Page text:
UPDATE 3-E.ON to divest Urenco stake this year or next

Wed Mar 13, 2013 12:38pm EDT

Related Topics

* Westfalen Weser, Mitte sales to close in 2013 or 2014

* Expects all three deals to be worth more than 2 bln eur

* Swings to net profit of 2.22 bln eur vs 2011 net loss

* Shares down 0.2 pct

By Christoph Steitz and Tom Käckenhoff

DUESSELDORF, Germany, March 13 (Reuters) - E.ON said it wanted to close the sale of its stake in uranium enrichment firm Urenco this year or next, as part of a drive to shed assets and cut its massive debts.

The utility, hit by Germany's decision to pull out of nuclear power, stagnating energy demand in Europe and high borrowings, plans to offload up to 20 billion euros worth of operations, including non-core nuclear businesses.

It has sold assets worth about 17 billion euros so far and at the end of December had debt of 35.9 billion euros.

E.ON and peer RWE each hold a third of Urenco while the Netherlands and Britain share the remaining stake in the company, which enriches uranium into nuclear fuel sold to power stations.

E.ON's Chief Financial Officer Marcus Schenck put the book value of the company's stake at a "high double digit million euro amount".

Market estimates of the value of the whole of Urenco differ widely between 2.5 billion euros and 10 billion euros ($3.3-13 billion),

Germany's top utility also said it was planning to close the sale of its regional units E.ON Westfalen Weser and E.ON Mitte in either 2013 or 2014, adding that the three transactions would have a total value of more than 2 billion euros.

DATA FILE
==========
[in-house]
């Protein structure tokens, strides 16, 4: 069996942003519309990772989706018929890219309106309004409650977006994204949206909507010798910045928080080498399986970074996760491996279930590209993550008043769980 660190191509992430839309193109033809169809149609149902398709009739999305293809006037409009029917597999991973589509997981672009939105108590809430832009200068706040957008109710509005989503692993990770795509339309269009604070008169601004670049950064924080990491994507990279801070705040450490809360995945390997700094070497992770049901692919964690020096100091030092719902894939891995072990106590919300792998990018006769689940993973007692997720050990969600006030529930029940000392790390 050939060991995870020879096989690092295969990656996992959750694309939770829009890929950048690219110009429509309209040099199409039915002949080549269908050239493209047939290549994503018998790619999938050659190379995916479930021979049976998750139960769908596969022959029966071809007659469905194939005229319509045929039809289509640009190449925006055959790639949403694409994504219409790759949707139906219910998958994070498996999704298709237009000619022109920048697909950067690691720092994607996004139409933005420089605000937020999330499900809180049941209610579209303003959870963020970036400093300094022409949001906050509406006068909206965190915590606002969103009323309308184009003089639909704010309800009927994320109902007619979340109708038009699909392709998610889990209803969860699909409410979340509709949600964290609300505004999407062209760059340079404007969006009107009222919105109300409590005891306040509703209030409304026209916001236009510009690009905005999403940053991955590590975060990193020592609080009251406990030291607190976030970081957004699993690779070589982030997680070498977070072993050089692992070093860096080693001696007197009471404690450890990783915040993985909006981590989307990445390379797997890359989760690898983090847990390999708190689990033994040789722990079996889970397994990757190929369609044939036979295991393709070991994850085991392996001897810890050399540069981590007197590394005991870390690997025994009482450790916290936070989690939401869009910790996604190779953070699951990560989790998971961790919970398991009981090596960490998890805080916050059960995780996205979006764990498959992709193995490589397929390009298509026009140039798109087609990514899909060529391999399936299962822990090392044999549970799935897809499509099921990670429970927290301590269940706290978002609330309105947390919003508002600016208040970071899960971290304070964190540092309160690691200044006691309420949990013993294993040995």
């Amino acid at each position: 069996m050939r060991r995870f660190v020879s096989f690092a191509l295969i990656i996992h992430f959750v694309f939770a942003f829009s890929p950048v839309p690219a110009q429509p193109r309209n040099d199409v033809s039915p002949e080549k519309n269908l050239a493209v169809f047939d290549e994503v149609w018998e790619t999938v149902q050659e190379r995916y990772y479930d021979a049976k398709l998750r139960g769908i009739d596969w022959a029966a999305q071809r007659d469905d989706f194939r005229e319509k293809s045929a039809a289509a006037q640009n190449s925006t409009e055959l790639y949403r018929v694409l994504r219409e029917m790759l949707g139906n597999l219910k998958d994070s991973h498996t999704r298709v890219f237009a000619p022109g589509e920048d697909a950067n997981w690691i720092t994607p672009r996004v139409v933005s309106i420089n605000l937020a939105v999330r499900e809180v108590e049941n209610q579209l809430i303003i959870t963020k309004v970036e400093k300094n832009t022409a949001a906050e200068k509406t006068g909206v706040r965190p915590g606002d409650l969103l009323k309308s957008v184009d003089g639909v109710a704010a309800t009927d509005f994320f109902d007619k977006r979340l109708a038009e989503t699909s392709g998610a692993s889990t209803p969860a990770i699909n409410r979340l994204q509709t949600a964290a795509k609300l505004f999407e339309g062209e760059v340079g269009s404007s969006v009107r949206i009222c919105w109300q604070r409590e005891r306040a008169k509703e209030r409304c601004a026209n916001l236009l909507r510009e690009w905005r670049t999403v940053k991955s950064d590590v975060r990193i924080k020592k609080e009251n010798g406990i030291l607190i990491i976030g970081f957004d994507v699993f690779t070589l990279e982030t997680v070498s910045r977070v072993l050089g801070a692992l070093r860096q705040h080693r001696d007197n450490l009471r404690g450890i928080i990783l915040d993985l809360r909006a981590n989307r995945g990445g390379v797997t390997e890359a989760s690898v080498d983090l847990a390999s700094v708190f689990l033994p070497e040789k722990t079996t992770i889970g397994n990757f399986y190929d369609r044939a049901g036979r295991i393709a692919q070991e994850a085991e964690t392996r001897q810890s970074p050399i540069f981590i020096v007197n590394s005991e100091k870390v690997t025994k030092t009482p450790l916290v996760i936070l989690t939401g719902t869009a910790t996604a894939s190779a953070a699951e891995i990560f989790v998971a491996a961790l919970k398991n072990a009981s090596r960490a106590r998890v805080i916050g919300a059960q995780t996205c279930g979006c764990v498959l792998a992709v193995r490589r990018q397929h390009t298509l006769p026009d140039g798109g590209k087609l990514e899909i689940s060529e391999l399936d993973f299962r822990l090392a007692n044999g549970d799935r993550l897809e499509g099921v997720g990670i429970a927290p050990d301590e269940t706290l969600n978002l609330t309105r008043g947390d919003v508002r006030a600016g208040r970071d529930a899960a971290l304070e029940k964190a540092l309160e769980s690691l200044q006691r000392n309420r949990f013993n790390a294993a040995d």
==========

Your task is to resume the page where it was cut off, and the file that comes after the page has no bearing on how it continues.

STAGNATING DEMAND

Faced with lacklustre demand and low power prices, European utilities are being forced to close down loss-making power plants built before the recession and stagnating population growth put a damper on energy consumption in Europe.

Total primary energy demand in the European Union is expected to decline by 2 percent in 2010-2015, the International Energy Agency (IEA) estimates, compared with a 10 percent rise globally.

Germany's nuclear exit as well as pricey gas contracts - forcing the group to pay for gas at higher price that it can sell it for - pushed E.ON deep into the red in 2011, when it posted a net loss of 2.22 billion euros.

Through successful contract negotiations with suppliers and the absence of charges last year, the group swung to a net profit of 2.22 billion euros in 2012.

"E.ON has come back to profit, which is good news. Nice profits usually suggest a healthy dividend," a Frankfurt-based trader said.

E.ON confirmed it would propose a dividend of 1.10 euros per share for 2012.

At 1600 GMT, shares in the group were down 0.2 percent.

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